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Report on Soufriere St. Vincent (Saint Vincent and the Grenadines) — May 1979

Soufriere St. Vincent

Scientific Event Alert Network Bulletin, vol. 4, no. 5 (May 1979)
Managing Editor: David Squires.

Soufriere St. Vincent (Saint Vincent and the Grenadines) Explosions and seismicity end; new lava dome in summit crater

Please cite this report as:

Global Volcanism Program, 1979. Report on Soufriere St. Vincent (Saint Vincent and the Grenadines) (Squires, D., ed.). Scientific Event Alert Network Bulletin, 4:5. Smithsonian Institution. https://doi.org/10.5479/si.GVP.SEAN197905-360150

Soufriere St. Vincent

Saint Vincent and the Grenadines

13.33°N, 61.18°W; summit elev. 1220 m

All times are local (unless otherwise noted)

A new phase of activity from Soufrière began in late April. At 0300 on 29 April, the seismicity that had accompanied the eruption since 12 April ended almost completely, and there have been virtually no local earthquakes since then. Katia Krafft climbed to the crater rim on 3 May and observed a small new lava dome growing in the base of the crater, the same area that had been occupied by the center of the now-destroyed 1971 dome. A sample of the new dome collected by John Tomblin in mid-May was described in hand specimen as a basaltic andesite, similar to the 1971 dome.

By the end of May, the new dome had grown to ~500 m in diameter and 60 m in height. The dome's growth rate was difficult to estimate, but was probably <0.5 x 106 m3/day in late May. Virtually all of the recent expansion of the relatively fluid dome has been lateral rather than vertical.

A few small explosions have taken place from the dome, but none were large enough to project material above the rim (about 300 m above the crater floor). Fumarolic activity from the top of the dome was moderately strong during the early stages of its growth, but had stopped by 20 May. In late May, fuming was still fairly vigorous around the dome, on the floor of the crater. A team from Guadeloupe's volcanological observatory measured a temperature of 239°C from the fumaroles in late May, and collected samples from the dome.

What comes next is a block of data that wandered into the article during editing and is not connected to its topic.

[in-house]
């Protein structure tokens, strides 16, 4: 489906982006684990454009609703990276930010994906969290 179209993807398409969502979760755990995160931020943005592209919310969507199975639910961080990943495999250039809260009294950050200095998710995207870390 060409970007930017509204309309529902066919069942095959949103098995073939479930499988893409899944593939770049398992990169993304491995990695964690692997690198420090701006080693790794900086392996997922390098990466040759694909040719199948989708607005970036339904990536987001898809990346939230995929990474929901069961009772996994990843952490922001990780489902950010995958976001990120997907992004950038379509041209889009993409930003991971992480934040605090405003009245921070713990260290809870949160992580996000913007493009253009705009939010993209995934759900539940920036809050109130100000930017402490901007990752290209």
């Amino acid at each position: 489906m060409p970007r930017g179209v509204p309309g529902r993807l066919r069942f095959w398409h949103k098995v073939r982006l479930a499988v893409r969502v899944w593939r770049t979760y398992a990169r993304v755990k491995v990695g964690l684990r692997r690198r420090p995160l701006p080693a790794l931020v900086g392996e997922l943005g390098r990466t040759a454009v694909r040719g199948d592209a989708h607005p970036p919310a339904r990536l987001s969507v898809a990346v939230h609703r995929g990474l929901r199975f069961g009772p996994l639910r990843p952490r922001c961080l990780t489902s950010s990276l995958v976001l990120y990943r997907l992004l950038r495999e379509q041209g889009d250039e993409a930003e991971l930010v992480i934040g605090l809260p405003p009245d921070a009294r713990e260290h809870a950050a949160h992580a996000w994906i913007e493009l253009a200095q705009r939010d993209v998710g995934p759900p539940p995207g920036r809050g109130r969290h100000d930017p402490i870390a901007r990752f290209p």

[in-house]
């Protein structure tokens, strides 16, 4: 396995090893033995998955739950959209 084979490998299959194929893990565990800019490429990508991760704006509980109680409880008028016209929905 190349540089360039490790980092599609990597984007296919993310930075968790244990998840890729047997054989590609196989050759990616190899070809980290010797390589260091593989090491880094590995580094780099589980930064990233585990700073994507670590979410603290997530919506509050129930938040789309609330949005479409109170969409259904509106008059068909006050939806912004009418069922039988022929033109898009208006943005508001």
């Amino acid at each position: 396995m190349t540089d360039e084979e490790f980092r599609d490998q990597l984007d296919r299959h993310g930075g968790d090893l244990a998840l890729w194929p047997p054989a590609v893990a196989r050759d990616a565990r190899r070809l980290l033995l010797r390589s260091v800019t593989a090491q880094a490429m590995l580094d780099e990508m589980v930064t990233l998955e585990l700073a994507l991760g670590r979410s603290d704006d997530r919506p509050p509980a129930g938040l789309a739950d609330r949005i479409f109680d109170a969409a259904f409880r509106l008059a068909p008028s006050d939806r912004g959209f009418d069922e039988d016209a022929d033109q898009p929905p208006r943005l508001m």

The April explosions deposited a total of about 30 cm of ash on the zone within 1 km of the crater rim. Large numbers of massive dense remnants of the 1971 dome and scoria blocks up to 60 cm in diameter were also found in this zone.

H.H. Lamb's preliminary estimate of Dust Veil Index (Lamb, 1970) for this eruption is from 3 to 9, probably nearer to 3. The Dust Veil Index for the 1902 eruption of Soufrière was calculated at 300; the Krakatau 1883 eruption = 1,000.

Much of the crater floor is presently mantled with rubble. The new dome had spread over the remnants of the old crater lake by about 20 May, but a new lake had begun to form at the beginning of June because of the onset of the rainy season.

Most of the more than 17,000 evacuees were allowed to return to their homes on 14 May, including residents of the two largest towns near the volcano, Georgetown and Chateaubelair. Restrictions remain in effect for the 4,000 persons who live in the zone devastated by the 1902 eruption, N of the Rabacca and Wallibou Rivers.

Reference. Lamb, H.H., 1970, Volcanic dust in the atmosphere: Philosophical Transactions of the Royal Society of London, series A, v. 266, no. 1178, p. 425-533.

Geological Summary. Soufrière St. Vincent is the northernmost and youngest volcano on St. Vincent Island. The NE rim of the 1.6-km wide summit crater is cut by a crater formed in 1812. The crater itself lies on the SW margin of a larger 2.2-km-wide caldera, which is breached widely to the SW as a result of slope failure. Frequent explosive eruptions after about 4,300 years ago produced pyroclastic deposits of the Yellow Tephra Formation, which cover much of the island. The first historical eruption took place in 1718; it and the 1812 eruption produced major explosions. Much of the northern end of the island was devastated by a major eruption in 1902 that coincided with the catastrophic Mont Pelée eruption on Martinique. A lava dome was emplaced in the summit crater in 1971 during a strictly effusive eruption, forming an island within a lake that filled the crater. A series of explosive eruptions in 1979 destroyed the 1971 dome and ejected the lake; a new dome was then built.

Information Contacts: W. Aspinall, K. Rowley, J. Shepherd, and J. Tomblin, UWI; K. Krafft, Cernay, France; H. Lamb, Univ. of East Anglia.